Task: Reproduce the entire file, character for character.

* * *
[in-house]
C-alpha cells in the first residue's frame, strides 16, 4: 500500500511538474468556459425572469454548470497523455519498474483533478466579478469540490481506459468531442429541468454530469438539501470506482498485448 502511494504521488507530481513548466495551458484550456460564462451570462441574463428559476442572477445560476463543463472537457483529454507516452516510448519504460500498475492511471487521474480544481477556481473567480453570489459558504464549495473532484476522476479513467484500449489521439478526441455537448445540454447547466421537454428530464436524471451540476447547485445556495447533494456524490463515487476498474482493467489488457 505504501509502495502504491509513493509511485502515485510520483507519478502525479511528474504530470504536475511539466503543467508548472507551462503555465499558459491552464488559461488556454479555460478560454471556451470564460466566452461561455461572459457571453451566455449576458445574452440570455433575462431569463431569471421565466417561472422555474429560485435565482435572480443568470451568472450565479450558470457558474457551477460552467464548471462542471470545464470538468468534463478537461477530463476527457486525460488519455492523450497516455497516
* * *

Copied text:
[in-house]
C-alpha cells in the first residue's frame, strides 16, 4: 500500500511538474468556459425572469454548470497523455519498474483533478466579478469540490481506459468531442429541468454530469438539501470506482498485448 502511494504521488507530481513548466495551458484550456460564462451570462441574463428559476442572477445560476463543463472537457483529454507516452516510448519504460500498475492511471487521474480544481477556481473567480453570489459558504464549495473532484476522476479513467484500449489521439478526441455537448445540454447547466421537454428530464436524471451540476447547485445556495447533494456524490463515487476498474482493467489488457 505504501509502495502504491509513493509511485502515485510520483507519478502525479511528474504530470504536475511539466503543467508548472507551462503555465499558459491552464488559461488556454479555460478560454471556451470564460466566452461561455461572459457571453451566455449576458445574452440570455433575462431569463431569471421565466417561472422555474429560485435565482435572480443568470451568472450565479450558470457558474457551477460552467464548471462542471470545464470538468468534463478537461477530463476527457486525460488519455492523450497516455497516